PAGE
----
I loved Chris. I knew he was the man I would marry . . . but was this the only life we would have? Would there be no more adventure? I know they say that motherhood is one of the greatest adventures, but my heart was sinking. I wouldn't see any more of the world; I would be another generation living the same life in the same place as the past.

Chris says I'm addicted to change. That I have an irrational fear of staying in one place. Maybe he's right. I'm odd like that. I don't like my history--there's nothing really wrong with it. I just don't like it. I feel like I haven't grown up since high school. Sure, I pay bills, have pets, and live with my husband in our own place, but I'm still the same shy, nerdy, awkward kid I was when the cool kids ignored me.  I carry that with me. I shouldn't, but I have the hardest time shaking off that identity: the nerdy nobody.  That's why I like moving: I get to remake me. In college, I was the nerdish, endearing innocent from the fringe group.  My semester in London, I was the sweet one who wasn't girly.  I didn't really change--I just had a clean slate. I don't have that in my hometown. 

So we get this opportunity to move to Cali, and we are thrilled. I mean, out West is where both of us feel we NEED to be. We get here: love the town, love the area, love it love it love it.Still . . . we're both restless . . . is that just new-moving jitters?

Have you ever moved somewhere new? Did you feel restless jitters? Did it go away with time?

Wednesday, February 20, 2013


So . . . we survived the six-hour flight here. It was touch-and-go for a bit (word to the wise: please, please, PLEASE don't start a flight by saying, "Sorry about the delay, folks. We were having some problems in the cockpit" . . . Uhhhhh . . . ).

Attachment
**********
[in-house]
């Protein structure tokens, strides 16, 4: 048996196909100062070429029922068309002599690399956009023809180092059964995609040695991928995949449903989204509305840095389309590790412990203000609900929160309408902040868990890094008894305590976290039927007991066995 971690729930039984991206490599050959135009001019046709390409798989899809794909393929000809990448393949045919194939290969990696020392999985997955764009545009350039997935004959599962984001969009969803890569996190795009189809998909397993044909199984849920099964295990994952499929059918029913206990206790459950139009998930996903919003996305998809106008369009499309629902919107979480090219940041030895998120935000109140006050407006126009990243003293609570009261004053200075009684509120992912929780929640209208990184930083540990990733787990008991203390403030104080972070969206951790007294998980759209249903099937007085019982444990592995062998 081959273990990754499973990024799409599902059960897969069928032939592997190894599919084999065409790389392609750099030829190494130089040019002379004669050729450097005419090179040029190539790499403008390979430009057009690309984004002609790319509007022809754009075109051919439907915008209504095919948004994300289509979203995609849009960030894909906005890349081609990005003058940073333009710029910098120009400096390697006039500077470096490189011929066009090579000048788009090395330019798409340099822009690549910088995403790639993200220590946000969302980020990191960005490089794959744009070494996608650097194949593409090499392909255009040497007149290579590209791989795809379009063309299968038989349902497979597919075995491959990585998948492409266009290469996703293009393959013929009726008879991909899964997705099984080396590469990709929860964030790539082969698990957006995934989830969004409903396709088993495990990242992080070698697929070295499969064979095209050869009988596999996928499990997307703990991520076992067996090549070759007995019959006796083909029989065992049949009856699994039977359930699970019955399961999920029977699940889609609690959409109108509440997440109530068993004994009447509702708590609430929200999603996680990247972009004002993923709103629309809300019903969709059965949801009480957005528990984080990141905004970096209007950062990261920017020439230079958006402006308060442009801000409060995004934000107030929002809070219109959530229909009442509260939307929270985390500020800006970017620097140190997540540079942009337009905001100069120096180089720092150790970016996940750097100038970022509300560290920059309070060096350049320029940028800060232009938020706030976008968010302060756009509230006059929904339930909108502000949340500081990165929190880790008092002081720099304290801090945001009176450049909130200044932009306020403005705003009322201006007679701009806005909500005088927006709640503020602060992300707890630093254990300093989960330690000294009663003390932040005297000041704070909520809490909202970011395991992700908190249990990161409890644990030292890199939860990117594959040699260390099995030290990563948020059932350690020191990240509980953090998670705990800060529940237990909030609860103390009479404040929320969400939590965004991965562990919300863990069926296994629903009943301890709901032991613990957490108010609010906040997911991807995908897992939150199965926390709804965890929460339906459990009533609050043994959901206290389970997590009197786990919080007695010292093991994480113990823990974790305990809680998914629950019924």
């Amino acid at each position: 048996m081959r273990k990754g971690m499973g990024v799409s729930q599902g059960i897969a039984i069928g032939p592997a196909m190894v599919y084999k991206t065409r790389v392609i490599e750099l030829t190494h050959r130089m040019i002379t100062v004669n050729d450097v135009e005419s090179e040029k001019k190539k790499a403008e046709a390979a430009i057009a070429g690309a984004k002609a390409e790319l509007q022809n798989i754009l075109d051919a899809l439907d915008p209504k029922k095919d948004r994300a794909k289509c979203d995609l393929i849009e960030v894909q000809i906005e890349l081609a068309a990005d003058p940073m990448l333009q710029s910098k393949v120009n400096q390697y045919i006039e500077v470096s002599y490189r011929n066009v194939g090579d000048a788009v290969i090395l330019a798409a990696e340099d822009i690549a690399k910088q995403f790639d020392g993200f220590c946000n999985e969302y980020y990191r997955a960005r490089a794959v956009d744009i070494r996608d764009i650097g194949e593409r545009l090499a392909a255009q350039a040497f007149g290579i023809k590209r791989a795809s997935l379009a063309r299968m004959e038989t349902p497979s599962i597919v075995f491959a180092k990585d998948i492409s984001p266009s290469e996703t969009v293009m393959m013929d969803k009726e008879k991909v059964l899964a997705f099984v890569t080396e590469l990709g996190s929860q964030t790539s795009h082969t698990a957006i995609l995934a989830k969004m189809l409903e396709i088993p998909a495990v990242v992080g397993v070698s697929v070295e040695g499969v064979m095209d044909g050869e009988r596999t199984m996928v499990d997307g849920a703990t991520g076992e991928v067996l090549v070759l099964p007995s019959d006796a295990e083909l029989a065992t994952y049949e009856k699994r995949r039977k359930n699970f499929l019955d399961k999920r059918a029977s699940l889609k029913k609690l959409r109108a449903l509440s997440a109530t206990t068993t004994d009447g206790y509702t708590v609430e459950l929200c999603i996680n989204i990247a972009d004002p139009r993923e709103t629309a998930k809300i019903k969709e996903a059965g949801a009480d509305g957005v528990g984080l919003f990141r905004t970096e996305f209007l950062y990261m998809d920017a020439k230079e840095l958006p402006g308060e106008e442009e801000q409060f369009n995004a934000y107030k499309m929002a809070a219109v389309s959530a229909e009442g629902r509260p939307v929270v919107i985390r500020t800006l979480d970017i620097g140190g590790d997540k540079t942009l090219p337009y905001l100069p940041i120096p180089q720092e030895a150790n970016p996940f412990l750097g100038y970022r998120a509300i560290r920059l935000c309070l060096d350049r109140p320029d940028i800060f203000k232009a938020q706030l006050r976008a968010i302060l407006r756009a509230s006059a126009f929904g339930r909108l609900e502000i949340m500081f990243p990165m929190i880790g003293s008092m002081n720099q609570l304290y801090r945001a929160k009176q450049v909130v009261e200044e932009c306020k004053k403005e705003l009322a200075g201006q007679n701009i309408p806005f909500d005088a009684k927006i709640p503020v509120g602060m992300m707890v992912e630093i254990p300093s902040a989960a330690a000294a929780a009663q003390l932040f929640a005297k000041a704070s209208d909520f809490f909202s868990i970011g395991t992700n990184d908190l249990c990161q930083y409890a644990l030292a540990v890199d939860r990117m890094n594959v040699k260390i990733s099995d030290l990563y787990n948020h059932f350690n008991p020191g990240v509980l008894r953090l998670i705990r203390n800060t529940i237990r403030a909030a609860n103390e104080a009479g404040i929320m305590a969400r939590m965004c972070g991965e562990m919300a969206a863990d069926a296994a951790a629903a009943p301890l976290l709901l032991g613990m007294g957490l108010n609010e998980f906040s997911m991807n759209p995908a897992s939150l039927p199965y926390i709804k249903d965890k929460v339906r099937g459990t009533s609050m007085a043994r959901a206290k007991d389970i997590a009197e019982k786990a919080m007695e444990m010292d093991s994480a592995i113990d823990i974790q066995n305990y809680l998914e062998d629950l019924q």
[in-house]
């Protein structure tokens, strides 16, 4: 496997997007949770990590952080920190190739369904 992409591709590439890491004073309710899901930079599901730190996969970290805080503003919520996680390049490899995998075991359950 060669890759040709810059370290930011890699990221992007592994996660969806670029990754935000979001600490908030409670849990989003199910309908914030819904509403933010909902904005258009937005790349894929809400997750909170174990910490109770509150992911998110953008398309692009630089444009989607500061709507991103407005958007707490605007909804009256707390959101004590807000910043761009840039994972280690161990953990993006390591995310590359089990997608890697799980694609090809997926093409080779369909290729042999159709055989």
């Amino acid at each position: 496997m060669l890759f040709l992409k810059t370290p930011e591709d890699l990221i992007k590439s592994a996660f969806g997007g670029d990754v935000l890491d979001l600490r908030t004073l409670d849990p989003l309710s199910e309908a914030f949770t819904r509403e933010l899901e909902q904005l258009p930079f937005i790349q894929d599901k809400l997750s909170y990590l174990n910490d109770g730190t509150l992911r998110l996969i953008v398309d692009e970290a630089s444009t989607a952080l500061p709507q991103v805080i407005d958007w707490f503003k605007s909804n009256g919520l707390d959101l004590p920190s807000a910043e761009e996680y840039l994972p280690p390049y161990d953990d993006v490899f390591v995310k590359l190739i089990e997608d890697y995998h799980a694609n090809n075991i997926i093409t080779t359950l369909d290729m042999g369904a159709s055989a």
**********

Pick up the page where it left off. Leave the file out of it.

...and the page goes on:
I sat next to a large, pleasant-enough fellow who, when he wasn't sleeping, was eating corn chips and drinking Diet Coke with fervor. I, also, kept dozing off, and it was up to Chris to keep me from falling into the stranger's mushy shoulder. Oh, my knight in shining armor.

I'm a big fan of flying, especially when it's a cloudy day.  You find yourself in this billowing world of white and blue, not a care in the world . . . well, except for the whole being up in the atmosphere and possibly falling to certain death thing.  It's a new place, something entirely foreign.  It's terribly disappointing that clouds do not feel fluffy, that they're just water suspended in air.  What would it be like, skiing down a towering cumulonimbus? Swinging on a cirrus? Then you look down, and the world below is a different place.